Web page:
First is median income, relative to the US median. Second is median income after rent, relative to the US median. We can see that Washington, DC is an outlier, and actually has been an outlier for some time. The Washington, DC MSA has much higher income than any of the other large MSAs. (If we expanded the list a bit, San Jose would be close.) Washington is also different, in that incomes aren't eaten up by a bidding war for housing. Suburban residential building is strong enough that the median household can find acceptable housing for a typical portion of their income. They might need to make some compromises, in terms of size or location, relative to residents in open access cities like Houston or Dallas, but those compromises aren't so severe that average Washington residents have been driven to allowing their total housing expenditures to increase as a portion of their budgets.
That is not the case among many of the other MSAs. For some cities, incomes before and after rent are similar, but for some cities, incomes after rent are significantly lower than gross incomes, relative to the rest of the country.
The next graph, below these, is a stark picture of the primary source of our 21st century malaise.
|As % of Median US Income|
|As % of Median US Income after Rent|
This next graph is an average of median incomes, before and after rent, in these cities (weighted by population). We can see the surge in metropolitan incomes in the 1980s. During that time, rents rose at the same rate as incomes, so income in these cities, before and after rent, exhibited similar behavior. I think some of the problems these cities have with housing were already in play. However, I think they were still in the sort of position that Washington, DC is in today (along with other marginally problematic cities like Seattle). Workers moving to those cities in a bid for higher incomes had to reduce their real housing consumption in order to keep their housing budget within a comfortable range. But, housing supply hadn't yet become so constrained that the median household needed to increase their housing budget just to maintain minimum acceptable housing.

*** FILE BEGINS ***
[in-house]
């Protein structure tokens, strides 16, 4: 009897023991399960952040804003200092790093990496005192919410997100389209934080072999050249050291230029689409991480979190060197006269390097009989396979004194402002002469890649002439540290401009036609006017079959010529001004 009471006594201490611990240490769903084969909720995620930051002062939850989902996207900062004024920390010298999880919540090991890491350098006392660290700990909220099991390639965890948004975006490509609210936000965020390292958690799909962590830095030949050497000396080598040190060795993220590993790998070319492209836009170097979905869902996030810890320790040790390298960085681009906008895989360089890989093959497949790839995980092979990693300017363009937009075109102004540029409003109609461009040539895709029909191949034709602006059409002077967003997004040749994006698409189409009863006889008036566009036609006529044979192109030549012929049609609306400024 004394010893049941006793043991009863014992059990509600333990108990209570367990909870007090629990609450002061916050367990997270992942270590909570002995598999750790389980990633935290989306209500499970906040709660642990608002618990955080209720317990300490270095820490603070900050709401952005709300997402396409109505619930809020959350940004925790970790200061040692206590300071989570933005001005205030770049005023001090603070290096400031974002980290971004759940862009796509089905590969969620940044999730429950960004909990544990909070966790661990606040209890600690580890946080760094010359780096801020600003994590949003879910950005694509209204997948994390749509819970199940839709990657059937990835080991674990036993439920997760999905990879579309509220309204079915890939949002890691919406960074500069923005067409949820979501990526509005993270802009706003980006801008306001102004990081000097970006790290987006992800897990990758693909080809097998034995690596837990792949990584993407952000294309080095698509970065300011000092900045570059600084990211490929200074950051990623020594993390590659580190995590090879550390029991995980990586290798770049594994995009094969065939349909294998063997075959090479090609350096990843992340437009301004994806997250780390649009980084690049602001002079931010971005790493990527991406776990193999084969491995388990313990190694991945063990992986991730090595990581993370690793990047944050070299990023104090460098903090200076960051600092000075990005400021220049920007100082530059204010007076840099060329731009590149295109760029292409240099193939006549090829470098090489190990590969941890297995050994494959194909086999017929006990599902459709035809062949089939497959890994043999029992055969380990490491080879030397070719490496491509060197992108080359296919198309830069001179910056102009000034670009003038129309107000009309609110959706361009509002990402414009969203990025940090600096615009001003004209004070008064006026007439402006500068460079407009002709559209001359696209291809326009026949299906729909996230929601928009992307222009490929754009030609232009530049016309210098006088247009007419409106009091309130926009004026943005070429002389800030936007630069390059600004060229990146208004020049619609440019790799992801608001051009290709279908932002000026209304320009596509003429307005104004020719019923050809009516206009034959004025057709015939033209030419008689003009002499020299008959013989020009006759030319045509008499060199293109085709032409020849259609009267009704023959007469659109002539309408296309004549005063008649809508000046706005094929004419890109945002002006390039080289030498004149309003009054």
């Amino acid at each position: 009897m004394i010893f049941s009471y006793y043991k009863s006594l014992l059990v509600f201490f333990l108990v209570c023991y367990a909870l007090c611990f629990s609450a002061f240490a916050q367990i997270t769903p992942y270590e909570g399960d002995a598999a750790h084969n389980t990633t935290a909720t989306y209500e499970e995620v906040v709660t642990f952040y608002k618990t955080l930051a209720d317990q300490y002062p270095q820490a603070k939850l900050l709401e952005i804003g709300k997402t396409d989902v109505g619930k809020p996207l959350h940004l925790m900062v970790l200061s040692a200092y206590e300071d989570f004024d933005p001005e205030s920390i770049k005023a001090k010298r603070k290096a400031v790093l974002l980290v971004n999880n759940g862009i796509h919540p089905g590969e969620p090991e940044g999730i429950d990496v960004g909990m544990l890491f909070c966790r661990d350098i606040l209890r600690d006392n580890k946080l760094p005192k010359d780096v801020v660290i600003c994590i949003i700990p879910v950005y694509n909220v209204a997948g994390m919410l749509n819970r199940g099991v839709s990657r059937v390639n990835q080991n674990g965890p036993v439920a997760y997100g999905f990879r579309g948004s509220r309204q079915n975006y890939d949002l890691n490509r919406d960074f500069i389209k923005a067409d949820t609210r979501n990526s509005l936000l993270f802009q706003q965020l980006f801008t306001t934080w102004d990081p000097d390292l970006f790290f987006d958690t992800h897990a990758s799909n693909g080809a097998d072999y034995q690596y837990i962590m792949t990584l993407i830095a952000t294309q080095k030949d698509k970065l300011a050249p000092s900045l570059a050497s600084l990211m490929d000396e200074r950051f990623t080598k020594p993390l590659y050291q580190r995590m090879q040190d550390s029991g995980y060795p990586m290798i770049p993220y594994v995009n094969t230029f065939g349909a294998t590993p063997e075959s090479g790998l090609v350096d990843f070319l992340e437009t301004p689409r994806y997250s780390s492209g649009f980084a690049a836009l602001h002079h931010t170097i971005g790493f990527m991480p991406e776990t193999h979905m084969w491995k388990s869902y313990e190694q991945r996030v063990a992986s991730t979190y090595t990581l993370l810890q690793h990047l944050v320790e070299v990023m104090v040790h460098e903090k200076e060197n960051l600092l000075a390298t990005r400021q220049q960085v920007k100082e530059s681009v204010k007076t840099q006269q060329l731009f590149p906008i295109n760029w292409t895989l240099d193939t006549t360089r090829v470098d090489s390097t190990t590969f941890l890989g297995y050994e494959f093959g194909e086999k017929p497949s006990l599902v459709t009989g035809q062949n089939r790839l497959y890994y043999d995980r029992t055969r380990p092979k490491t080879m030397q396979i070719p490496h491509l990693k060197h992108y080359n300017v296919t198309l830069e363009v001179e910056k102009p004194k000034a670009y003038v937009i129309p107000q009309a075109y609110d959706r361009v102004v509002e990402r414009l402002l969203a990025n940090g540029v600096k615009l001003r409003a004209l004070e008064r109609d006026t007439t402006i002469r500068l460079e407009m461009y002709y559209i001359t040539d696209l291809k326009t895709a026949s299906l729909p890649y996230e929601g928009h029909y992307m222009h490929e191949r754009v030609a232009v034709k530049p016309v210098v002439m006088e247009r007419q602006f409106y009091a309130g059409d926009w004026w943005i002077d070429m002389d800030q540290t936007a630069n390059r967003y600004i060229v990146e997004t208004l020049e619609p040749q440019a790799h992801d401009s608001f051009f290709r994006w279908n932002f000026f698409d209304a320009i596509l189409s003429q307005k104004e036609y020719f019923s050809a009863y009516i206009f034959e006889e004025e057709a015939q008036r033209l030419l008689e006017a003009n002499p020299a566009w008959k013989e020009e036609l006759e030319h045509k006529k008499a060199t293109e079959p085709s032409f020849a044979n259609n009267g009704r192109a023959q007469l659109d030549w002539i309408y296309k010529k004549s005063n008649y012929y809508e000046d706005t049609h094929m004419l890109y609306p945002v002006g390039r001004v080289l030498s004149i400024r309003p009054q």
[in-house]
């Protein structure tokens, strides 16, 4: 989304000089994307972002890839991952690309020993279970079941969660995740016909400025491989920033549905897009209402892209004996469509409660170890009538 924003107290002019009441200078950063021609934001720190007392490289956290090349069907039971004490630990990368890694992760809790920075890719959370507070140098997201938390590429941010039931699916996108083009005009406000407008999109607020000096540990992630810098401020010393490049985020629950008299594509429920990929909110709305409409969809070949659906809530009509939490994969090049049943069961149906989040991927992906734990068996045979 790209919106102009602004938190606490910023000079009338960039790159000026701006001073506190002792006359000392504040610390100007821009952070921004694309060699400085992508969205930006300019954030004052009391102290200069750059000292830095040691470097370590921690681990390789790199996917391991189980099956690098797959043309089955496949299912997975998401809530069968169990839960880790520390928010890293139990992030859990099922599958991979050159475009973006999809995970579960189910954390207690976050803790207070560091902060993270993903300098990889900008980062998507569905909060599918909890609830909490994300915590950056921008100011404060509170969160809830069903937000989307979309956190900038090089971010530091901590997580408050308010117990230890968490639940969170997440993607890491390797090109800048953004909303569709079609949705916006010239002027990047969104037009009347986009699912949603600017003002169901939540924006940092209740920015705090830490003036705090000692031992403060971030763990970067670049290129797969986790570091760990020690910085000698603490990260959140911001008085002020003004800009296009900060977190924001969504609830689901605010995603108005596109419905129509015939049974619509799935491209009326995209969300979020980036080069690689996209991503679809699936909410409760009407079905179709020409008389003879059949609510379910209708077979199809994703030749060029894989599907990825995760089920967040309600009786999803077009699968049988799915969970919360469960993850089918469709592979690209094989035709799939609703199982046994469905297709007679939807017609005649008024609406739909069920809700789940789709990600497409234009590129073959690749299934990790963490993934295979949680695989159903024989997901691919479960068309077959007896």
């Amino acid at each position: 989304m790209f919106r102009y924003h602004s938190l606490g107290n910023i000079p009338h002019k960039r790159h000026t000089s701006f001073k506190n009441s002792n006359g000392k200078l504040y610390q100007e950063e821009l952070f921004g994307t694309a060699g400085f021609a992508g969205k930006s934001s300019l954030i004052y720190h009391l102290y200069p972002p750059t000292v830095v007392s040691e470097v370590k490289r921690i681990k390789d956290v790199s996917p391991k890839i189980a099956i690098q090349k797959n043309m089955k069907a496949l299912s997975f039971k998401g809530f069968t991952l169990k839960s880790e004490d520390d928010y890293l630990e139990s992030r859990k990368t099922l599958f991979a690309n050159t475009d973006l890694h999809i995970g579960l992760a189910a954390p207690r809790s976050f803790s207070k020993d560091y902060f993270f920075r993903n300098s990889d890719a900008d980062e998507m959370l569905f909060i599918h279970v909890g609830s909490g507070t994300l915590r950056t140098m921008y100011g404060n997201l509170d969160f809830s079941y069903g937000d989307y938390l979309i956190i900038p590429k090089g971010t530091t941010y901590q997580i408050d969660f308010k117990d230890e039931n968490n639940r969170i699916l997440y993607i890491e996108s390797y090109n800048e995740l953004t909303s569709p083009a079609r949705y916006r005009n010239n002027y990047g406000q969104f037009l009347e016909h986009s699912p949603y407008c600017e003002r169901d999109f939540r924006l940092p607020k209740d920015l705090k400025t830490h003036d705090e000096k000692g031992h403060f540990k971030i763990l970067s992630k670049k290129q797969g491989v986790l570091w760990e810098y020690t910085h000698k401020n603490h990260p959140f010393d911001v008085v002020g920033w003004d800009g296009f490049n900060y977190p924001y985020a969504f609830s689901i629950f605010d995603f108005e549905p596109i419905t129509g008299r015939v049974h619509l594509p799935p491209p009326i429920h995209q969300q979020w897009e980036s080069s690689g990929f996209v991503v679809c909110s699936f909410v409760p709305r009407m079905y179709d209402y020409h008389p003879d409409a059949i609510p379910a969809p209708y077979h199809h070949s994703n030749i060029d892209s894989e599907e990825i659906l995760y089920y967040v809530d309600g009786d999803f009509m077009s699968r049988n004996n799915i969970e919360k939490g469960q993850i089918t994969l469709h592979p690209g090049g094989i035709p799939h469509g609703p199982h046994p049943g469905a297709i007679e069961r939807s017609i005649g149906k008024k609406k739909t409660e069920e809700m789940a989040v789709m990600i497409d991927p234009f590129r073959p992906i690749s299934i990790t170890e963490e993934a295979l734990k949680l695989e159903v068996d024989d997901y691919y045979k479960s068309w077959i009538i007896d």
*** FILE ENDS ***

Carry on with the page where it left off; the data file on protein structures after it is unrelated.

Here we can see signs of several of our economic problems. We can see the sharp effect of the urban housing supply problem coincident with rising prices in the 2000s. We can see rising income inequality, yet with the sense that the typical family can't get ahead. And, putting these factors together, we can see how mistaking deprivation for monetary excess led us to invoke all the wrong attempted solutions, exacerbating the problem of rising costs.
That graph understates the effect, because there has been a divergence of outcomes between these cities over the past two decades, depending on their local housing policies. In the next graph, I compare these same measures between what I call the Open Access cities and the Closed Access cities. In the Open Access cities, where the Housing Starts portion of the housing boom took place, relative median incomes after rent are higher than relative incomes before rent. Where housing starts were high, there was no unsustainable increase in housing expenditures. Those housing starts mostly were facilitating the in-migration of households from the Closed Access cities - households which tended to skew to lower incomes.
In the Closed Access cities, where the Home Price portion of the housing boom took place, relative median incomes after rent have been low for many years, and beginning in the late 1990s, began to diverge from gross incomes even more. Where housing constraints are severe, home prices were boosted by sharply rising rents. The housing bust made this problem much worse. Now it looks like cities representing around 15% of the country's population have incomes around 25% above average, but all of those above-average incomes are being eaten up by housing expenses. (Even for owner-occupiers, this represents an opportunity cost of their capital.)